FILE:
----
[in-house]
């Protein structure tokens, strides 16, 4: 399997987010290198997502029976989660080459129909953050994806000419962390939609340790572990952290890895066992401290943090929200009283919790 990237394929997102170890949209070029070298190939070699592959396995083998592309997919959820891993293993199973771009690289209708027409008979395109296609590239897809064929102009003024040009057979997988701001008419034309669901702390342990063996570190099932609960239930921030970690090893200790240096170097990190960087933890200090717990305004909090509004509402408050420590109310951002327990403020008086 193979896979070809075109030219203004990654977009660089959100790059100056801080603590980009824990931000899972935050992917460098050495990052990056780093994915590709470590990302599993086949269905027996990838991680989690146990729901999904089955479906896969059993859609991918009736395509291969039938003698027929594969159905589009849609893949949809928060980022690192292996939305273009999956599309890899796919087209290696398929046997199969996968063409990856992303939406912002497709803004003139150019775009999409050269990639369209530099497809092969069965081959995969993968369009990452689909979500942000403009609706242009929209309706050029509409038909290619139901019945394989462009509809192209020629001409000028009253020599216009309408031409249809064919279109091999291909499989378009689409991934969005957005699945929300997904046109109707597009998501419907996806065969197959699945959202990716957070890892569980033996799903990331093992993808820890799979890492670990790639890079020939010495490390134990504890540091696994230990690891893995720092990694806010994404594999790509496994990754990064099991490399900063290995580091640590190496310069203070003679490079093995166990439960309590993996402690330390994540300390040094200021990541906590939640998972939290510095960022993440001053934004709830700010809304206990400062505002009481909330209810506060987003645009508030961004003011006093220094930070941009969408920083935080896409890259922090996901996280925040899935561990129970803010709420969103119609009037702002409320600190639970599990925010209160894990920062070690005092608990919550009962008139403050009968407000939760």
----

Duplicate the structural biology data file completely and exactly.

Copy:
[in-house]
């Protein structure tokens, strides 16, 4: 399997987010290198997502029976989660080459129909953050994806000419962390939609340790572990952290890895066992401290943090929200009283919790 990237394929997102170890949209070029070298190939070699592959396995083998592309997919959820891993293993199973771009690289209708027409008979395109296609590239897809064929102009003024040009057979997988701001008419034309669901702390342990063996570190099932609960239930921030970690090893200790240096170097990190960087933890200090717990305004909090509004509402408050420590109310951002327990403020008086 193979896979070809075109030219203004990654977009660089959100790059100056801080603590980009824990931000899972935050992917460098050495990052990056780093994915590709470590990302599993086949269905027996990838991680989690146990729901999904089955479906896969059993859609991918009736395509291969039938003698027929594969159905589009849609893949949809928060980022690192292996939305273009999956599309890899796919087209290696398929046997199969996968063409990856992303939406912002497709803004003139150019775009999409050269990639369209530099497809092969069965081959995969993968369009990452689909979500942000403009609706242009929209309706050029509409038909290619139901019945394989462009509809192209020629001409000028009253020599216009309408031409249809064919279109091999291909499989378009689409991934969005957005699945929300997904046109109707597009998501419907996806065969197959699945959202990716957070890892569980033996799903990331093992993808820890799979890492670990790639890079020939010495490390134990504890540091696994230990690891893995720092990694806010994404594999790509496994990754990064099991490399900063290995580091640590190496310069203070003679490079093995166990439960309590993996402690330390994540300390040094200021990541906590939640998972939290510095960022993440001053934004709830700010809304206990400062505002009481909330209810506060987003645009508030961004003011006093220094930070941009969408920083935080896409890259922090996901996280925040899935561990129970803010709420969103119609009037702002409320600190639970599990925010209160894990920062070690005092608990919550009962008139403050009968407000939760």